Predicted Winner: 12 Years a Slave
Preferred Winner: Before Midnight
Write-In Vote: In the House
- Eric Warren Singer and David O. Russell, American Hustle
- Woody Allen, Blue Jasmine
- Craig Borten and Melisa Wallack, Dallas Buyers Club
- Spike Jonze, Her
- Bob Nelson, Nebraska
I know the rush of BAFTA wins for American Hustle reignited the possibility of an Oscar resurgence for some, but I have difficulty totally going with the idea of it winning. That’s not to say it’s not briskly written or boisterously entertaining in its diamond-sharp exchanges. I just think it’s perhaps too brisk for Academy members to rest their full passion on it, even if they have quite a blast with it. I also think it’s perhaps more of a stretch for some to impart importance onto the film. Those who look hard enough will see its coldhearted commentary on romanticized materialism, but some may just see a good time.
Which is why I’m fairly confident that Her will win, though I admittedly wouldn’t have made that claim at the start of the season. At first we all thought it was perhaps too smart or too hipsterly to connect with Academy voters, but it turns out they think, feel and cry too. Who’da thunk it? The script’s romantic, sure, but more than that it’s interrogative of that romance, searching to find its validity based on logic, only to find that, as Whit Stillman might’ve put it, there’s no logic to the algebra of love. I think Academy voters will find it both ingenious and emotionally wrecking, which is a winning enough combo that worked especially well for Jonze’s colleague Charlie Kaufman with Eternal Sunshine of the Spotless Mind. I’d say Jonze is in the bank to join his friend.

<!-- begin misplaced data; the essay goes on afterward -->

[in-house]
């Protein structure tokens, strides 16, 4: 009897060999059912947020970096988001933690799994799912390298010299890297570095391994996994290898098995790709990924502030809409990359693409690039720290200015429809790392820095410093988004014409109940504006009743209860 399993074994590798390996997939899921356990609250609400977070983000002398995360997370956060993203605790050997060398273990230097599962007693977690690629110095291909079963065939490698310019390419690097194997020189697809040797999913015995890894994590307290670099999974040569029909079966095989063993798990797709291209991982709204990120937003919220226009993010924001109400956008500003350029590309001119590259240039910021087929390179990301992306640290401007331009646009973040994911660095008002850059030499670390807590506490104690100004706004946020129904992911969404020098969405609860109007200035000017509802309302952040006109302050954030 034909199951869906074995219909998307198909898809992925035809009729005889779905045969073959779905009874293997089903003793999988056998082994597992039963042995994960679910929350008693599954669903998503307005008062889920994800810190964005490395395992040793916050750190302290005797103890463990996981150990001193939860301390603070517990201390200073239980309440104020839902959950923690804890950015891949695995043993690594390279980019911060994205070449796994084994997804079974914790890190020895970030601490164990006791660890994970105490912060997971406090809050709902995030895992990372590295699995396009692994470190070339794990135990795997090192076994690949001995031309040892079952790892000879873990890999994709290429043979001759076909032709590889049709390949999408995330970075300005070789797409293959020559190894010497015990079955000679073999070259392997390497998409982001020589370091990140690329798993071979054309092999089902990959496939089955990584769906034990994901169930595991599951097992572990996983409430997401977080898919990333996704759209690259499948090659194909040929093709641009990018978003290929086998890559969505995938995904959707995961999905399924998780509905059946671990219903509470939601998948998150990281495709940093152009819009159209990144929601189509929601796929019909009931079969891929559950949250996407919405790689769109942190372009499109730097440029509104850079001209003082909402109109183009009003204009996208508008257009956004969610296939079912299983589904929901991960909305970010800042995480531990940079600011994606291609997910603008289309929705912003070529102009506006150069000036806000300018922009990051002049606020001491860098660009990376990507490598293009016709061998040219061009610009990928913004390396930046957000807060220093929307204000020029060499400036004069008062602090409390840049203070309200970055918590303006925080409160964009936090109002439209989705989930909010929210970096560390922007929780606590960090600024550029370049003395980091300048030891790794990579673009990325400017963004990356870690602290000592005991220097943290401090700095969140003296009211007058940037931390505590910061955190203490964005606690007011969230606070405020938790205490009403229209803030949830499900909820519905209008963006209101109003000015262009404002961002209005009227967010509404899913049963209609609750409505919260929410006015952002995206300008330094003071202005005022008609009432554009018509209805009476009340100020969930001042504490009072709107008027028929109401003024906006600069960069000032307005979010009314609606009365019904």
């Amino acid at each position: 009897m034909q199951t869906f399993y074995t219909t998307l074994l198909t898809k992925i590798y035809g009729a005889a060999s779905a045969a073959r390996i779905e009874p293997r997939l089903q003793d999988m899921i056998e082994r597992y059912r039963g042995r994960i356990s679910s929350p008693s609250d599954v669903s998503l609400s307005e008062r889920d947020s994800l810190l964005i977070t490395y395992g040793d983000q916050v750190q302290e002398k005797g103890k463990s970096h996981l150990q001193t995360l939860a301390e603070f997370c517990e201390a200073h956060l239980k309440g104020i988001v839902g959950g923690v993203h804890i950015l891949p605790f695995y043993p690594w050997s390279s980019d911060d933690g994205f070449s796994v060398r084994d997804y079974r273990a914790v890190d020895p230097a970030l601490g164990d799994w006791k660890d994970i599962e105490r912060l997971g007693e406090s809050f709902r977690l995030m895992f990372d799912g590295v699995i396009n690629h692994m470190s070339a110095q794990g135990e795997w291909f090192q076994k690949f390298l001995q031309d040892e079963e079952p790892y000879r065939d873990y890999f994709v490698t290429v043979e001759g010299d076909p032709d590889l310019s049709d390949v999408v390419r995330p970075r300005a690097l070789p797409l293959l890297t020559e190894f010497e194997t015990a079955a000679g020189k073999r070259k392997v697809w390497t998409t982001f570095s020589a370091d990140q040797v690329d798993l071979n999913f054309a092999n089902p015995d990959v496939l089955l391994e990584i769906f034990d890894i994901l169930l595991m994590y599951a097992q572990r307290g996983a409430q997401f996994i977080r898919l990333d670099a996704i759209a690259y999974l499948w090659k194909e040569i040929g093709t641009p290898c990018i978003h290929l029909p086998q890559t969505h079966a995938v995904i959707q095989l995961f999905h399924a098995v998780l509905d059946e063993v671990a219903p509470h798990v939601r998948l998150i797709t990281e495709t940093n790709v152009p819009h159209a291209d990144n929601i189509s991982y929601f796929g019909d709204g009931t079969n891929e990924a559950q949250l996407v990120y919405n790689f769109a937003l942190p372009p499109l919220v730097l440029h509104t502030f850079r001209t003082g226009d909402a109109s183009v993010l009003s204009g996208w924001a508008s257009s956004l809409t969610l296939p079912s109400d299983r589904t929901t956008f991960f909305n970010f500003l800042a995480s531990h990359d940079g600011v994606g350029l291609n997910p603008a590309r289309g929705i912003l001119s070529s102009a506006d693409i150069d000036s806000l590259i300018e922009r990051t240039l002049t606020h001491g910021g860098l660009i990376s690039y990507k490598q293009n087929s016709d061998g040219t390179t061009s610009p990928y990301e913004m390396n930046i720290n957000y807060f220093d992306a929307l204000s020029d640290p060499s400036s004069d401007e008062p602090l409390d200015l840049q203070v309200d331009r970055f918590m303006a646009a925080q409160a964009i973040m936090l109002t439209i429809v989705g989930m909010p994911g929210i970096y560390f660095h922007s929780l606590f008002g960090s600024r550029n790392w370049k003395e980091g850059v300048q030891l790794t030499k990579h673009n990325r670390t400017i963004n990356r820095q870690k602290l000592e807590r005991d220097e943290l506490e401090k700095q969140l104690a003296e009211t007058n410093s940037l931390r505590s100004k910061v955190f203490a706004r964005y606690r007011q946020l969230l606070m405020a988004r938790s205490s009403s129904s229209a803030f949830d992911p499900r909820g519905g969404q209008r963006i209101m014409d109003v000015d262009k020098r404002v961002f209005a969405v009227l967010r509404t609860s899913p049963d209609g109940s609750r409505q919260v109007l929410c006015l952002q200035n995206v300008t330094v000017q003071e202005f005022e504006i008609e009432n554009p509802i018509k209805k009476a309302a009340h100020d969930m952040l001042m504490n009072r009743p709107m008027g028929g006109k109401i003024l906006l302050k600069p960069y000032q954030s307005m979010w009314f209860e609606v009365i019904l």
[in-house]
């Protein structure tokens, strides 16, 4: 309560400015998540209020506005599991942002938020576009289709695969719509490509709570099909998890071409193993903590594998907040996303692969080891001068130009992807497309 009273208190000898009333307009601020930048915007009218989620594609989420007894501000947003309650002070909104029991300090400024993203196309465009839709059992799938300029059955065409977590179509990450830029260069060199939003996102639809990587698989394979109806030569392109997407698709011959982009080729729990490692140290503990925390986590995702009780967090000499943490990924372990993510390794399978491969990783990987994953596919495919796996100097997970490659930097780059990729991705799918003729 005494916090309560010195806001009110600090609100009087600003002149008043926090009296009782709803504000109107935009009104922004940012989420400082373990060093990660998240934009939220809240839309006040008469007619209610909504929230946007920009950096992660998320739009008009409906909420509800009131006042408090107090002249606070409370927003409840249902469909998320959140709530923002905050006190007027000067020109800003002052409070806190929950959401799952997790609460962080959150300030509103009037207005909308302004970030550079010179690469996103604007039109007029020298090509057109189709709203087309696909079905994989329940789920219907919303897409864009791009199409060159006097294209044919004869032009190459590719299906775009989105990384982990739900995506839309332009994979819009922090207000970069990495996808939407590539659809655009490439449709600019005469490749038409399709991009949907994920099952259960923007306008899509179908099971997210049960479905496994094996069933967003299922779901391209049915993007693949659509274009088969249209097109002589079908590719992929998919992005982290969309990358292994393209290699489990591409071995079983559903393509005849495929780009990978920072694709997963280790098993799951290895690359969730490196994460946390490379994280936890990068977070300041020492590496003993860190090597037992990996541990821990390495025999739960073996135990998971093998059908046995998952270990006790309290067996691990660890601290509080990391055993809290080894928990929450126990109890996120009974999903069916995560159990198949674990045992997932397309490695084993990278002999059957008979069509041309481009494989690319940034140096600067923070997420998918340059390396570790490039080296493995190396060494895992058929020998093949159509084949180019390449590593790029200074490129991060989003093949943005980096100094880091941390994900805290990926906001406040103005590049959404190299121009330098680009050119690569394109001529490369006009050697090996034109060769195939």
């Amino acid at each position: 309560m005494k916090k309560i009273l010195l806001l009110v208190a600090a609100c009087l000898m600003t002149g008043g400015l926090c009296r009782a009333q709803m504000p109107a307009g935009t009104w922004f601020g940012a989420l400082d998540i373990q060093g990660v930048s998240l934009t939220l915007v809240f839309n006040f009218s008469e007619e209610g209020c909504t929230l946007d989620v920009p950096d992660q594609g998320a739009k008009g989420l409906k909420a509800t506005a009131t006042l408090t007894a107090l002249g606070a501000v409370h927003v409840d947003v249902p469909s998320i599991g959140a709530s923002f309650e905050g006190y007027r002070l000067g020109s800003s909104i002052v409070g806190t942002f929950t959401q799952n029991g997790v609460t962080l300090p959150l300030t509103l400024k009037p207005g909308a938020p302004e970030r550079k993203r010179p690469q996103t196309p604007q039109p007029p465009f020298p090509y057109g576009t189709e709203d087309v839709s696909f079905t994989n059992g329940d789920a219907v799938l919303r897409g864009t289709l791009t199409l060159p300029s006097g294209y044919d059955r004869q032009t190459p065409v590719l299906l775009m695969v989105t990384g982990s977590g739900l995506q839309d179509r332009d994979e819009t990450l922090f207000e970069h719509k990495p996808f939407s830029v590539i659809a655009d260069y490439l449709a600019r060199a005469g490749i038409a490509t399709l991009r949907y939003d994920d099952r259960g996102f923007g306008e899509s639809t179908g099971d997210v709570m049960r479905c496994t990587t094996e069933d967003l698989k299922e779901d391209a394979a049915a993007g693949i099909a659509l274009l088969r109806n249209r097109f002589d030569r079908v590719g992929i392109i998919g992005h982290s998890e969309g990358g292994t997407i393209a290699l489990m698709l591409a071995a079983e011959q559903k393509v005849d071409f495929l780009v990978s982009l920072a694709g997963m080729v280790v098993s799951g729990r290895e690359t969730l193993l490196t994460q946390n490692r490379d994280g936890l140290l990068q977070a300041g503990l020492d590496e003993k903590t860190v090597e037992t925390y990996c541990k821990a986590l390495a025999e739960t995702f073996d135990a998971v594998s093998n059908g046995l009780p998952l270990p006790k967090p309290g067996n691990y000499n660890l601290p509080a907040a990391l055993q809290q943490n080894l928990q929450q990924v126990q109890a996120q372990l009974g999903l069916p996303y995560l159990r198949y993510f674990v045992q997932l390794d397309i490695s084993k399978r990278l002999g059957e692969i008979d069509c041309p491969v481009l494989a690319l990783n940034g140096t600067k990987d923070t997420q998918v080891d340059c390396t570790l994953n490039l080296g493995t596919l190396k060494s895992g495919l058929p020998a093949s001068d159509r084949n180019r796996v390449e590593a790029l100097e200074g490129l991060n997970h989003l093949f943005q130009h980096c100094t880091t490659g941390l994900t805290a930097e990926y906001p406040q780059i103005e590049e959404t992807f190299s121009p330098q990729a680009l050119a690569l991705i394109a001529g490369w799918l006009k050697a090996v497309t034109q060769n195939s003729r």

But here is where I impose doubt for the sake of our remaining contenders, who aren’t necessarily unworthy. I mean, I’d have to stretch really hard to show the level of enthusiasm over Nebraska that my fellow writers at the site have found. I’ve found it pretty dry and obvious, lent more pathos by whatever starkness Alexander Payne can imbue the landscape directorially than by its script. I can still see why the Academy’s been more taken with it than the critics at Cannes. Its stab at Americana seems more mean-spirited to people overseas than it does to people actually living here.
Dallas Buyers Club is perhaps the least obvious nominee here, not displaying an obvious verbal wit or elegant structure, but I can see its justification in how it weaves its characters together. I still think this would be the candidate most people would blame for locking Inside Llewyn Davis out of the field. I can’t see it winning. I can barely see how it was nominated, but it’s solid, if not remarkable work.
Now a month back I may have marked Blue Jasmine as a potential upset, but I fear Woody Allen’s smartest work in years has been overshadowed by a controversy that, however based in disconcerting truth, has no bearing on its presence here. His dialogue is saltier than it’s been in years, but his characters are also flavorful enough to deliver it without coming off as hollow caricatures, a complaint I may lodge at Nebraska. The film’s chances may be unfortunately shot here, but the work will still almost certainly get its due in the Best Actress category. That much seems assured.
Predicted & Preferred Winner: Her
Write-In Vote: Frances Ha